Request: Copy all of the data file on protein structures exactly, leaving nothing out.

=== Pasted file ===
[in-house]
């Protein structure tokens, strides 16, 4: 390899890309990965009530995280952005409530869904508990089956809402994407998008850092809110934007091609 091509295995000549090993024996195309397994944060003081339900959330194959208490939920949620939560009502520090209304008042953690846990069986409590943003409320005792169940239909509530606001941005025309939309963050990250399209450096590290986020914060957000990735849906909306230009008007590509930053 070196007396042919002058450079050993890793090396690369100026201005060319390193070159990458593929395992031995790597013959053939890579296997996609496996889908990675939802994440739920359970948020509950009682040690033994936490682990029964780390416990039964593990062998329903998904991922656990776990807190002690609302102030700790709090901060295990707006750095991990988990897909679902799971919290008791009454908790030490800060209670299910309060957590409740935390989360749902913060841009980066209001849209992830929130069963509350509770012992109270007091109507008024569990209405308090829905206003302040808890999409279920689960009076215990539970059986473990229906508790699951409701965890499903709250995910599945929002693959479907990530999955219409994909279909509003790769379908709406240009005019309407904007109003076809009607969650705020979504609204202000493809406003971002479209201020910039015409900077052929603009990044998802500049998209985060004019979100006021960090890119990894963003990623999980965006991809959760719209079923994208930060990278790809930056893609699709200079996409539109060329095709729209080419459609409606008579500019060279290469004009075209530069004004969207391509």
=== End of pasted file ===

[in-house]
């Protein structure tokens, strides 16, 4: 390899890309990965009530995280952005409530869904508990089956809402994407998008850092809110934007091609 091509295995000549090993024996195309397994944060003081339900959330194959208490939920949620939560009502520090209304008042953690846990069986409590943003409320005792169940239909509530606001941005025309939309963050990250399209450096590290986020914060957000990735849906909306230009008007590509930053 070196007396042919002058450079050993890793090396690369100026201005060319390193070159990458593929395992031995790597013959053939890579296997996609496996889908990675939802994440739920359970948020509950009682040690033994936490682990029964780390416990039964593990062998329903998904991922656990776990807190002690609302102030700790709090901060295990707006750095991990988990897909679902799971919290008791009454908790030490800060209670299910309060957590409740935390989360749902913060841009980066209001849209992830929130069963509350509770012992109270007091109507008024569990209405308090829905206003302040808890999409279920689960009076215990539970059986473990229906508790699951409701965890499903709250995910599945929002693959479907990530999955219409994909279909509003790769379908709406240009005019309407904007109003076809009607969650705020979504609204202000493809406003971002479209201020910039015409900077052929603009990044998802500049998209985060004019979100006021960090890119990894963003990623999980965006991809959760719209079923994208930060990278790809930056893609699709200079996409539109060329095709729209080419459609409606008579500019060279290469004009075209530069004004969207391509």